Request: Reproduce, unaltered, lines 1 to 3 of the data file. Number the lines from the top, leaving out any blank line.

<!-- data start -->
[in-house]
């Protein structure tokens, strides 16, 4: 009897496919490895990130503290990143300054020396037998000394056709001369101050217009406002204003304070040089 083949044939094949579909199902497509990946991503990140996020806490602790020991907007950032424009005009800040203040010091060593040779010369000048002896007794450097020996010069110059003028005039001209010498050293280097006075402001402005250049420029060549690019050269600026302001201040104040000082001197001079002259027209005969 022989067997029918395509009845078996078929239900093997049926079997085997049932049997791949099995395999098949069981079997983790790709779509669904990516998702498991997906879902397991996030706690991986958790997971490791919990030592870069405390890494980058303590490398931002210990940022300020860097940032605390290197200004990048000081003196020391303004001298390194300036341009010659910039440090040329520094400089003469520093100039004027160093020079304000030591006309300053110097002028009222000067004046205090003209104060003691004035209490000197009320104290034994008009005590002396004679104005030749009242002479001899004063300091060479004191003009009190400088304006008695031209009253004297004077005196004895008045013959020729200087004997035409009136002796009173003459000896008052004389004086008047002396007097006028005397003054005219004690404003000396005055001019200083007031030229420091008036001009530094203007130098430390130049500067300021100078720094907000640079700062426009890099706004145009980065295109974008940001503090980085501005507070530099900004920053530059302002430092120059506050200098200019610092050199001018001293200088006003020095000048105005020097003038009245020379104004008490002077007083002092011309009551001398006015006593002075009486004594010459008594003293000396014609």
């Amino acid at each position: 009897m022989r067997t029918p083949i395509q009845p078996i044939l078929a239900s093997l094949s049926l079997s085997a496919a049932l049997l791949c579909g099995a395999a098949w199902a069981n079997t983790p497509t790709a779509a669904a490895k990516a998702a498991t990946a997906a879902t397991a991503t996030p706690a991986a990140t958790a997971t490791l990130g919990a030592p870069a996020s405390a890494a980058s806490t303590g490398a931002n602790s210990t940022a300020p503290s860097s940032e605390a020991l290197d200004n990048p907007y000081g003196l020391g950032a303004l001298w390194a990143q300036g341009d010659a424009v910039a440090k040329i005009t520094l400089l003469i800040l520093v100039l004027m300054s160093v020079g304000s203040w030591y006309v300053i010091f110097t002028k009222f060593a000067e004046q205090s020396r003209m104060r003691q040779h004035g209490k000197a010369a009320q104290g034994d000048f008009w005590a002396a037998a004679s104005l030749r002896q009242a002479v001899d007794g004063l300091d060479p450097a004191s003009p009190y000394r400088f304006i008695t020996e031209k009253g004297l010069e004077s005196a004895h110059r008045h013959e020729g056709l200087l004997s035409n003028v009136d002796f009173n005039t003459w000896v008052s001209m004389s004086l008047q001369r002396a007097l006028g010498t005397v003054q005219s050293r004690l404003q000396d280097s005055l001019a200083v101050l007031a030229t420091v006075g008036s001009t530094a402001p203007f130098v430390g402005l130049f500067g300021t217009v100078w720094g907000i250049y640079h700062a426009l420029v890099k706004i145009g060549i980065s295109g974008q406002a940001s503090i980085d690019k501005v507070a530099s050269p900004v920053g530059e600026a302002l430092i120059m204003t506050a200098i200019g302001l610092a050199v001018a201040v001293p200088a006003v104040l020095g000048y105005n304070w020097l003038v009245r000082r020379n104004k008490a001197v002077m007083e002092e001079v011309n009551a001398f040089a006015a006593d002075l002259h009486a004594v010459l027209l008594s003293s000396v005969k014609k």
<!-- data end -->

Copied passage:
[in-house]
């Protein structure tokens, strides 16, 4: 009897496919490895990130503290990143300054020396037998000394056709001369101050217009406002204003304070040089 083949044939094949579909199902497509990946991503990140996020806490602790020991907007950032424009005009800040203040010091060593040779010369000048002896007794450097020996010069110059003028005039001209010498050293280097006075402001402005250049420029060549690019050269600026302001201040104040000082001197001079002259027209005969 022989067997029918395509009845078996078929239900093997049926079997085997049932049997791949099995395999098949069981079997983790790709779509669904990516998702498991997906879902397991996030706690991986958790997971490791919990030592870069405390890494980058303590490398931002210990940022300020860097940032605390290197200004990048000081003196020391303004001298390194300036341009010659910039440090040329520094400089003469520093100039004027160093020079304000030591006309300053110097002028009222000067004046205090003209104060003691004035209490000197009320104290034994008009005590002396004679104005030749009242002479001899004063300091060479004191003009009190400088304006008695031209009253004297004077005196004895008045013959020729200087004997035409009136002796009173003459000896008052004389004086008047002396007097006028005397003054005219004690404003000396005055001019200083007031030229420091008036001009530094203007130098430390130049500067300021100078720094907000640079700062426009890099706004145009980065295109974008940001503090980085501005507070530099900004920053530059302002430092120059506050200098200019610092050199001018001293200088006003020095000048105005020097003038009245020379104004008490002077007083002092011309009551001398006015006593002075009486004594010459008594003293000396014609």
């Amino acid at each position: 009897m022989r067997t029918p083949i395509q009845p078996i044939l078929a239900s093997l094949s049926l079997s085997a496919a049932l049997l791949c579909g099995a395999a098949w199902a069981n079997t983790p497509t790709a779509a669904a490895k990516a998702a498991t990946a997906a879902t397991a991503t996030p706690a991986a990140t958790a997971t490791l990130g919990a030592p870069a996020s405390a890494a980058s806490t303590g490398a931002n602790s210990t940022a300020p503290s860097s940032e605390a020991l290197d200004n990048p907007y000081g003196l020391g950032a303004l001298w390194a990143q300036g341009d010659a424009v910039a440090k040329i005009t520094l400089l003469i800040l520093v100039l004027m300054s160093v020079g304000s203040w030591y006309v300053i010091f110097t002028k009222f060593a000067e004046q205090s020396r003209m104060r003691q040779h004035g209490k000197a010369a009320q104290g034994d000048f008009w005590a002396a037998a004679s104005l030749r002896q009242a002479v001899d007794g004063l300091d060479p450097a004191s003009p009190y000394r400088f304006i008695t020996e031209k009253g004297l010069e004077s005196a004895h110059r008045h013959e020729g056709l200087l004997s035409n003028v009136d002796f009173n005039t003459w000896v008052s001209m004389s004086l008047q001369r002396a007097l006028g010498t005397v003054q005219s050293r004690l404003q000396d280097s005055l001019a200083v101050l007031a030229t420091v006075g008036s001009t530094a402001p203007f130098v430390g402005l130049f500067g300021t217009v100078w720094g907000i250049y640079h700062a426009l420029v890099k706004i145009g060549i980065s295109g974008q406002a940001s503090i980085d690019k501005v507070a530099s050269p900004v920053g530059e600026a302002l430092i120059m204003t506050a200098i200019g302001l610092a050199v001018a201040v001293p200088a006003v104040l020095g000048y105005n304070w020097l003038v009245r000082r020379n104004k008490a001197v002077m007083e002092e001079v011309n009551a001398f040089a006015a006593d002075l002259h009486a004594v010459l027209l008594s003293s000396v005969k014609k």